Mechanical properties of mycelium brick


#1

Hi.

I’m Daniel, a master’s student in civil engineering and currently I’m studying on mechanical properties of mycelium brick.

I was wondering if you guys could help me.

I’m using “Grifola frondosa”, “Fomitopsis pinicola” and “trametes versicolor”.

I have access to sawdust, sugar cane and other Materials needed for substrate but I don’t know a lot about its Mixing ratio.

Dimensions and other Parameters related to the mold are another question.

@Elise @winnieponcelet can you help me? I have read all of your posts and comments.


#2

Hello @Daniel_MMO, we have moved the BioFab Forum to biofabforum.org a few days ago. So I copied the post you made on edgeryders.eu to this place – this is the new place, where all the discussions take place now. Your account works on both websites (and some more, see the top-right menu “Communities”).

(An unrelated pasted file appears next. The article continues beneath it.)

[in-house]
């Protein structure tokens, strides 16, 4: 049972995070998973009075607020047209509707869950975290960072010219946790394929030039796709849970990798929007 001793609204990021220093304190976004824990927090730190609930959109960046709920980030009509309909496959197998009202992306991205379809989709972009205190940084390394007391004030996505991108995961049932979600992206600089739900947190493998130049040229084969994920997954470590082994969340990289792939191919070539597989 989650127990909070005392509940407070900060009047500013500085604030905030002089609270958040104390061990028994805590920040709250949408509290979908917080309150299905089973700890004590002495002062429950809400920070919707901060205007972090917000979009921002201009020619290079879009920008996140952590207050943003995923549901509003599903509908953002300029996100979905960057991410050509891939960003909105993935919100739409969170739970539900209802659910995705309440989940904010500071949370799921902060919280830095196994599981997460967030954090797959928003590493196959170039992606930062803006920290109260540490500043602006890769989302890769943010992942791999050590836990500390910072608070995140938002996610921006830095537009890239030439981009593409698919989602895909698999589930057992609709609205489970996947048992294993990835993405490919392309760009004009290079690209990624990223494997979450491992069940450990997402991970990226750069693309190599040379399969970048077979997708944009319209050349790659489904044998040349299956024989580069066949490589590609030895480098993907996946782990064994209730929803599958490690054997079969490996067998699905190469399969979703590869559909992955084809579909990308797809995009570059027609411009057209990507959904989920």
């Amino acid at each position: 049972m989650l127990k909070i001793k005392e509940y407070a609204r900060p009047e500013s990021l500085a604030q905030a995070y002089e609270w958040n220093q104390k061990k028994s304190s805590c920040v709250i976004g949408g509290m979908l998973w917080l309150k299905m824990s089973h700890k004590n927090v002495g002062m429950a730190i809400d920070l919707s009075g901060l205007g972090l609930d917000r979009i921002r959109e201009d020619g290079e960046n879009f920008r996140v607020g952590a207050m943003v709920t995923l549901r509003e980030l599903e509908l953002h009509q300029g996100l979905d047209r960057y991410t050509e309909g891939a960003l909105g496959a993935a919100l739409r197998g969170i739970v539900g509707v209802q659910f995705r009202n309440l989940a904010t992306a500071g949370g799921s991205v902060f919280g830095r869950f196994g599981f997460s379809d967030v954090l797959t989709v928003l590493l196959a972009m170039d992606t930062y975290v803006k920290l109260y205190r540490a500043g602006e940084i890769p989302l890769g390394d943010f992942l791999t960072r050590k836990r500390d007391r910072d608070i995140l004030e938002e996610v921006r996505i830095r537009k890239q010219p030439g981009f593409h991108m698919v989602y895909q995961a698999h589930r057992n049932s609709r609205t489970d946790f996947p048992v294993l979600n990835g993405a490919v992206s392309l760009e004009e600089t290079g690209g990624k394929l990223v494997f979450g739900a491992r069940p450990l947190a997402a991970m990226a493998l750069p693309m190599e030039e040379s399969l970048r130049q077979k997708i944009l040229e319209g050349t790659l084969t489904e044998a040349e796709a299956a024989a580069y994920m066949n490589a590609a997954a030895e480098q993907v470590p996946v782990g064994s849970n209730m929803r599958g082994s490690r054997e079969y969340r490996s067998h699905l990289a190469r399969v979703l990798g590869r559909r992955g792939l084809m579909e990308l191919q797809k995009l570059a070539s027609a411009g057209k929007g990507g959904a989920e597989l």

#3

Hi @Daniel_MMO,

At which university do you study?

What type of mechanical tests would you like to perform? What is the application you have in mind, cause this will influence the type of tests to perform?

I’ve never used the species you indicate, so also don’t know the proportions of substrate. Usually, I would recommend not to use to much “fast sugars”, like sugar cane, because this will higher the risk on contaminations.

What type of sawdust? Hard wood, softwood,…? Do you know the origin?

Can you document your process here? It’s easier to advice and help when we see your protocol, methodology, pictures, results of growth, etc… Here is a good example of how @bdamsin is documenting his process Bacterial cellulose in architecture - contamination struggle


#4

I’ve not worked with Grifola and Fomitopsis either. Ideally you will want your fibers in the mixture to be the major ingredient. The nutrients such as sugar cane are just to support the growth, they don’t really add to the strength of the material.

Do you have someone with biology/mycology knowledge nearby to help @Daniel_MMO ?